Ray Seiler, Mound Science and Energy Museum President, is one of the many museum volunteers who routinely talks to visitors, such as this group from Iowa who are interested in the history of the Mound site.
The Mound Science and Energy Museum (MSEM) owes its success to dedicated volunteers and supporters. The MSEM currently has 40 active volunteers and 200 dues-paying members.
After the decision to close the U.S. Department of Energy (DOE) Mound site was finalized in 1992 and site cleanup efforts were underway, four volunteers stepped forward in 1998 to start a museum as a way to preserve the heritage of the Mound site. Their goal was to document a sense of the people and environment that led to a half-century of scientific and technical accomplishments. Monthly meetings were originally held in these volunteers’ homes as they formulated their initial preservation efforts. The numbers of volunteers gradually grew to approximately one dozen. As their organizational efforts progressed, planning meetings were held at various locations at the Mound site and around the City of Miamisburg. In 2005, Mound Development Corporation (MDC), formerly Miamisburg Mound Community Improvement Corporation, offered the use of a small building onsite that had previously been transferred to them. A protocol was worked out to allow the MSEM (formerly Mound Museum Association) to request from DOE known excess historical documents and artifacts being discarded as part of the remediation efforts at the site. MDC acted as an intermediary between DOE and MSEM. Following approval of the request, the items were transferred to the museum. A number of privately held historical articles and collections were also generously donated by museum supporters.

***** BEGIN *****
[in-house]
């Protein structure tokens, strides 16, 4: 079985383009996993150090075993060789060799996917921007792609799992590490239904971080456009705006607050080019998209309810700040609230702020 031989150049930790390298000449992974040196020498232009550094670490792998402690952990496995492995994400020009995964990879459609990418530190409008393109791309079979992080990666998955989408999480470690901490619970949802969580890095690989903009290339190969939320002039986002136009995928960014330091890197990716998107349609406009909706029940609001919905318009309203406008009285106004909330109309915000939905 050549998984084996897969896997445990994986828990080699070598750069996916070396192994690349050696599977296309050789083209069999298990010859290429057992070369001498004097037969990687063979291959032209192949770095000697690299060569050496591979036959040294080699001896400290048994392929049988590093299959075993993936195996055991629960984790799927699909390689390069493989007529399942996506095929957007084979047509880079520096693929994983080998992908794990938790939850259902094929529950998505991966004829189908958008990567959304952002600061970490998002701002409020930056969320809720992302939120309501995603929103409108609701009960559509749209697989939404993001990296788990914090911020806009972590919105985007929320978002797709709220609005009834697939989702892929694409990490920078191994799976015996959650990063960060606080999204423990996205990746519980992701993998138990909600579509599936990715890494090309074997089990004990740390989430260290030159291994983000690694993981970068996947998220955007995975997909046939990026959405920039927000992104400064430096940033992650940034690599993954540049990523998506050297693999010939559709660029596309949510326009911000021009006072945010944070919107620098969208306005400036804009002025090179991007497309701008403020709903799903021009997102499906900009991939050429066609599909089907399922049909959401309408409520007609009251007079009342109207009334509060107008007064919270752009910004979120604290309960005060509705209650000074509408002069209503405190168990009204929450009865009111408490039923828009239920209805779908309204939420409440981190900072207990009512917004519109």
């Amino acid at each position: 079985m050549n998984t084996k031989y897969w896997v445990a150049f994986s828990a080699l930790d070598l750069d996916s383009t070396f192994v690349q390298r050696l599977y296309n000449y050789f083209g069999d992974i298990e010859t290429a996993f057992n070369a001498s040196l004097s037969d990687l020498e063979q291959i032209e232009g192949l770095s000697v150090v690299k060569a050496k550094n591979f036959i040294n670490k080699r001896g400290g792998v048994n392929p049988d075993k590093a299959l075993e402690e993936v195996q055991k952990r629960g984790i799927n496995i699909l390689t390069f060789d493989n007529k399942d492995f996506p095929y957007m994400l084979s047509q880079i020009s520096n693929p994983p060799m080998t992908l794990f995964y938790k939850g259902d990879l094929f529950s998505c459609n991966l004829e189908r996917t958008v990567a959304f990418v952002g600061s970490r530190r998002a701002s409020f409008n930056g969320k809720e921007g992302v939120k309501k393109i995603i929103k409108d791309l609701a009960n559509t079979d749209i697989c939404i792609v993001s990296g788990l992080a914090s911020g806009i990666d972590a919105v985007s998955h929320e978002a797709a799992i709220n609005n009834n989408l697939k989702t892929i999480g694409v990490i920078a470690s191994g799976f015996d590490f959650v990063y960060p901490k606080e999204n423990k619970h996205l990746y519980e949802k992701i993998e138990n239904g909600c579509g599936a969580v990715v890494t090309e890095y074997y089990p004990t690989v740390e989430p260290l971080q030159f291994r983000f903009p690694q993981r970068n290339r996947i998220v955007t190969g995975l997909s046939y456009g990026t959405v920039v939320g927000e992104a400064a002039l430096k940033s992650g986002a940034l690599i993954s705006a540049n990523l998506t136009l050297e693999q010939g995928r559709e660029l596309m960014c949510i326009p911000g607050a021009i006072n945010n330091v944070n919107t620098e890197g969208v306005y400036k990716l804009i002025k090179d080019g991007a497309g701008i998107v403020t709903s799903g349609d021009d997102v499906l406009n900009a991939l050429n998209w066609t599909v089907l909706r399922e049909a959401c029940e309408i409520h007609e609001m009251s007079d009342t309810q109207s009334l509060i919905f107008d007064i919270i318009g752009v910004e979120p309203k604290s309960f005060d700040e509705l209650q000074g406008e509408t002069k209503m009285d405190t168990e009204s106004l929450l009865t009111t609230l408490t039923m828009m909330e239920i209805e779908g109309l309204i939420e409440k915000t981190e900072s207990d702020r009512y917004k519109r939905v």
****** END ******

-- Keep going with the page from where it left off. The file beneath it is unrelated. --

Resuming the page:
The MSEM collection currently contains 70,000 declassified photographs, 5,000 unclassified/declassified reports, and 1,400 technical books and journals. The collection also contains numerous items from the site’s production days, including declassified nuclear weapons components and heat-source components and models. The heat sources were assembled at Mound by skilled technicians to provide electricity for NASA’s deep space flights. Many of the heat sources are still functioning on missions such as Pioneer, Voyager, and Galileo.
The MSEM recently became a member of the American Association for State and Local History and has developed relationships with the National Atomic Museum, the Rocky Flats Cold War Museum, and the Carillon Historical Park in nearby Dayton, Ohio.
After being housed in several facilities both onsite and offsite, in 2011, the museum relocated to its present location in a former Mound site building.
Local high school groups tour the facility as an educational experience, and the museum has been visited by people from around the country. Educational seminars are conducted monthly on a variety of scientific and historical ventures by former employees and other experts. The seminars, which are open to the public, are held on the fourth Wednesday of each month at 7:00 p.m. The MSEM is open to the public Tuesdays 1:00 p.m. to 3:00 p.m. and Saturdays 9:00 a.m. to noon.
For more information call (937) 353-4457 or visit moundmuseum.com.